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I have SQLite Studio fot my Mac OSX, I create there my Schemas, in MySQL I use DBFork Manager a case tool to make my Schemas, I export sql file and then import into MySQL Server, so I want to do the same for my iOS App using SQLite.

I mean, I make my SQLite Schema, then I need to import into my App from a *.sql file, I give my code example using a SQL string... Hope you can help me!

- (void)viewDidLoad {
NSString *docsDir;
NSArray *dirPaths;

// Get the documents directory
dirPaths = NSSearchPathForDirectoriesInDomains(
                                               NSDocumentDirectory, NSUserDomainMask, YES);

docsDir = dirPaths[0];

// Build the path to the database file
_databasePath = [[NSString alloc]
                 initWithString: [docsDir stringByAppendingPathComponent:

NSFileManager *filemgr = [NSFileManager defaultManager];

if ([filemgr fileExistsAtPath: _databasePath ] == NO)
    const char *dbpath = [_databasePath UTF8String];

    if (sqlite3_open(dbpath, &_contactDB) == SQLITE_OK)
        char *errMsg;
        const char *sql_stmt =

        if (sqlite3_exec(_contactDB, sql_stmt, NULL, NULL, &errMsg) != SQLITE_OK)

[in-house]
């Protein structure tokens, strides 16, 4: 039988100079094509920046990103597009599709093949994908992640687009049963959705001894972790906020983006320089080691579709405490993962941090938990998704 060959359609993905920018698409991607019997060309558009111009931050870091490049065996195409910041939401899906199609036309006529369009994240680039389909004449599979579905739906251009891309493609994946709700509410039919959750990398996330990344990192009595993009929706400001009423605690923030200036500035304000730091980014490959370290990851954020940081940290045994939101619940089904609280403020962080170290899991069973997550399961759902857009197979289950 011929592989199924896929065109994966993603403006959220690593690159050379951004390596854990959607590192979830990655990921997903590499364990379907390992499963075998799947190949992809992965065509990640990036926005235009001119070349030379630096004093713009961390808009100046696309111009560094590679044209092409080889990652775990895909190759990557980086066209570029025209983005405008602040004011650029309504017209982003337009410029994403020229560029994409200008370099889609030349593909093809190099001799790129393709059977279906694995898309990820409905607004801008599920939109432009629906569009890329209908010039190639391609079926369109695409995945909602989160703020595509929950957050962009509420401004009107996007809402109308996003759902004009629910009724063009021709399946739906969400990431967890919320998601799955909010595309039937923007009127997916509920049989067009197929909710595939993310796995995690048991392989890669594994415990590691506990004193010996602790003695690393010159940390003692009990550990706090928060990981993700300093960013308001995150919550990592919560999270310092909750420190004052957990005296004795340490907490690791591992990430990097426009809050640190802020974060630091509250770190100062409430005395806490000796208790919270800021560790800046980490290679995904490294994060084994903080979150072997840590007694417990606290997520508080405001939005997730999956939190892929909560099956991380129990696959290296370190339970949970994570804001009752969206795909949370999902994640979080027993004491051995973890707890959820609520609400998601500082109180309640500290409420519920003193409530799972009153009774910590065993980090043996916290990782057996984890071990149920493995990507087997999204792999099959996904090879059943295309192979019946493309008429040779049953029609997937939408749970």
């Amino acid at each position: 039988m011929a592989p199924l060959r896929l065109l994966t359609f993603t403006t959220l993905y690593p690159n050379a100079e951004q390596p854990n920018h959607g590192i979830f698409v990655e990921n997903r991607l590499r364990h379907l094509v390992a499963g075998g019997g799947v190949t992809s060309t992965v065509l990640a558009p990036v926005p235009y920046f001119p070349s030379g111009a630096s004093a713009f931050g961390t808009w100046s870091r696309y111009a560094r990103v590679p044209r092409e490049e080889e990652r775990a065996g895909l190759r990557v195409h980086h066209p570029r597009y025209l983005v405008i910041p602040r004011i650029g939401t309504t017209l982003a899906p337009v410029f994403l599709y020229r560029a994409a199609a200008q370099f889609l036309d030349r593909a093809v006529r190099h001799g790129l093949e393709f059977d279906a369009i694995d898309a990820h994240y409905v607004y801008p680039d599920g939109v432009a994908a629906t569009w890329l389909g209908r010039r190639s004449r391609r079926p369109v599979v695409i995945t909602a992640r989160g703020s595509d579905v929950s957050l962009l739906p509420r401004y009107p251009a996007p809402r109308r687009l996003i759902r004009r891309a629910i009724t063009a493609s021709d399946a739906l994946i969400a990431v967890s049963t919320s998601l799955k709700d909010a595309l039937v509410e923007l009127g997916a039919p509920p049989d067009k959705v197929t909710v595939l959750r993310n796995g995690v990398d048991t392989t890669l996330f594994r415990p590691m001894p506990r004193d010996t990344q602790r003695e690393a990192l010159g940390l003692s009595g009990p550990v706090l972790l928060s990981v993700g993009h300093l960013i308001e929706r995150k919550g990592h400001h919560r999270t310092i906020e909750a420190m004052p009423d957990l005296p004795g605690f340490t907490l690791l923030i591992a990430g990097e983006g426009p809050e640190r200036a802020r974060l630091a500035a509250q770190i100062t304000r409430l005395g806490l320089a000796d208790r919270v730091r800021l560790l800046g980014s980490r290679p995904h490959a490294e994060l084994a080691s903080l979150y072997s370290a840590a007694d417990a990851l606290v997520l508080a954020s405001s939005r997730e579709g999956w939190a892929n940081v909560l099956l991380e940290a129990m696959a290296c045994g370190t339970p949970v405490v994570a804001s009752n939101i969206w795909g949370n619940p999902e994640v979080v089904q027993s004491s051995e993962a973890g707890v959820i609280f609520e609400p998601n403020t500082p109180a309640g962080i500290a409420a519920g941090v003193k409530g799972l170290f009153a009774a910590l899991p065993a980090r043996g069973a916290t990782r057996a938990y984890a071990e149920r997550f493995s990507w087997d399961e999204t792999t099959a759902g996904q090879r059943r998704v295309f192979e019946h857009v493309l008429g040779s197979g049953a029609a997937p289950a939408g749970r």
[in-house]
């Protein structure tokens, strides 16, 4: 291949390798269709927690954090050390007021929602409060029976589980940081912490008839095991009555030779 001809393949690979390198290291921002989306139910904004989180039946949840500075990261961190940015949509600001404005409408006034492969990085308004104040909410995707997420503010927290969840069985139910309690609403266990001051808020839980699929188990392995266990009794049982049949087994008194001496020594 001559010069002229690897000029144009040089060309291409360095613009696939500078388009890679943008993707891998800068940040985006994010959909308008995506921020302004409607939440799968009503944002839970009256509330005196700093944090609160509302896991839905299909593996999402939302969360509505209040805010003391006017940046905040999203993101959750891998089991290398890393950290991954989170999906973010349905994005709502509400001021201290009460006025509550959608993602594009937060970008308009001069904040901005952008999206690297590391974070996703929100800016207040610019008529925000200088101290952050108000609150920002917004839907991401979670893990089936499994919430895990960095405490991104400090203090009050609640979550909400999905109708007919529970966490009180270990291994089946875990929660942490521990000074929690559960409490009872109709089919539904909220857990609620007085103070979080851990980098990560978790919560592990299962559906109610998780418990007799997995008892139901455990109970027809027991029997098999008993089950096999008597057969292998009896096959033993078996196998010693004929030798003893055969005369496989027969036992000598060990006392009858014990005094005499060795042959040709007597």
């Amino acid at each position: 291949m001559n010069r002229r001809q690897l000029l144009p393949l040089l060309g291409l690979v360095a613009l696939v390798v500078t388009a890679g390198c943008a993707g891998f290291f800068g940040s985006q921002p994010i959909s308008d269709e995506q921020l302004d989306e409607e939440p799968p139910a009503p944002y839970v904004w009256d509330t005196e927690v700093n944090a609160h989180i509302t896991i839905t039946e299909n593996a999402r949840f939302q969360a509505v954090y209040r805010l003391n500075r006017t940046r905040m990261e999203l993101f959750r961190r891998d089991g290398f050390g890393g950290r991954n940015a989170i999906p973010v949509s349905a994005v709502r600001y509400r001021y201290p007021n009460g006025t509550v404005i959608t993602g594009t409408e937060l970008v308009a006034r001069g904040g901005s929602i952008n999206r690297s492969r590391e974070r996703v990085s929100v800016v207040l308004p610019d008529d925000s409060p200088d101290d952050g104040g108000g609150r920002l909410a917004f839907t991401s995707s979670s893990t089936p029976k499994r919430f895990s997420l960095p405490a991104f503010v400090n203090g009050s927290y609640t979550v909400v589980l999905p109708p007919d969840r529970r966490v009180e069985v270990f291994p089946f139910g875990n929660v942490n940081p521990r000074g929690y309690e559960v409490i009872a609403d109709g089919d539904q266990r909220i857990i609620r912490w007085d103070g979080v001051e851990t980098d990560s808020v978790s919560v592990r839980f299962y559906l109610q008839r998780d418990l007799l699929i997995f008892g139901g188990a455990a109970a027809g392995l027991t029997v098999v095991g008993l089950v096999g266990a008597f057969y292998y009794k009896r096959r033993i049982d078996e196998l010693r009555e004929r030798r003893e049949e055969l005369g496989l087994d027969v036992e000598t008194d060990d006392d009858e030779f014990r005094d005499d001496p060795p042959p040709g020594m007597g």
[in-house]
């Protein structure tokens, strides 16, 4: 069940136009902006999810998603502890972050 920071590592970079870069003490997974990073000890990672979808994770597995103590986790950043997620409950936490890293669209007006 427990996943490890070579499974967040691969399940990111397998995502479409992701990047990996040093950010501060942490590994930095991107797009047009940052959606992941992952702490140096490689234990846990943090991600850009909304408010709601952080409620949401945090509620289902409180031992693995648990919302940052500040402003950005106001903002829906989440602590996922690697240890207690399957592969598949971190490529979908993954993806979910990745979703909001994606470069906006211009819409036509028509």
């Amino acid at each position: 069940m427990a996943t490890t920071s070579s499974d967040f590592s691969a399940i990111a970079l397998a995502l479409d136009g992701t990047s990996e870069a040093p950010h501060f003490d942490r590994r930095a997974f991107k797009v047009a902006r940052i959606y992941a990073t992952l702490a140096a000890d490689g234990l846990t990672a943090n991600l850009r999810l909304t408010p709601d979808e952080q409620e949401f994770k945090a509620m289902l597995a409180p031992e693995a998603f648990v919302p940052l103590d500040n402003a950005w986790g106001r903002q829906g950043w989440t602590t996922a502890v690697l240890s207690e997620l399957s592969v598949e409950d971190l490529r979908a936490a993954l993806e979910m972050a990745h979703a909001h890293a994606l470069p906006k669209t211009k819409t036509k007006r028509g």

_status.text = @"Failed to create table";
    } else {
        _status.text = @"Failed to open/create database";
[super viewDidLoad];


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And what is the problem? Don't you know how to read a file? –  CL. Jan 17 '13 at 12:43
I know but my problem I think is the Directory of that sql file, for example I add the SQL file in my project, then I use: NSArray *path = NSSearchPathForDirectoriesInDomains(???, NSUserDomainMask, YES); So, wich is the path of my project that will be available when the app is done, and how to convert a NSString to a char, because in the sqlite_exec(_db, sql_stmt <- HERE is a char, ...); I have to insert a char and not a NSString, and I recover the text of my files as NSData or NSString... and in iOS 6.0 is deprecated: NSString *textFile = [[NSString alloc] initWithContentsOfFile:path]; –  rokimoki Jan 17 '13 at 14:46

1 Answer 1

up vote 2 down vote accepted

I assume you have a database file in SQLite and want to install it for use on your iPhone. If you compile it in your program, then it will be in the file bundle. However, that's read only, so if you want to alter your database at all, you need to copy it to the iphone's documents directory (or another more appropriate directory). Check out the answer to this stackoverflow question:

SQLite on iPhone

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Okay thanks, that's mean that I can add the file before compile in the "document" directory, and then change the code of it. –  rokimoki Jan 18 '13 at 8:27
When you add the file to your project, it ends up in the the project's bundle. Once your app is installed on the device, your app will have to copy the original database to the documents directory (or another writable directory) before it gets write access to the database. (i.e. you have to open the database in the directory from your app, not the database in the bundle). –  Owen Hartnett Jan 18 '13 at 16:20

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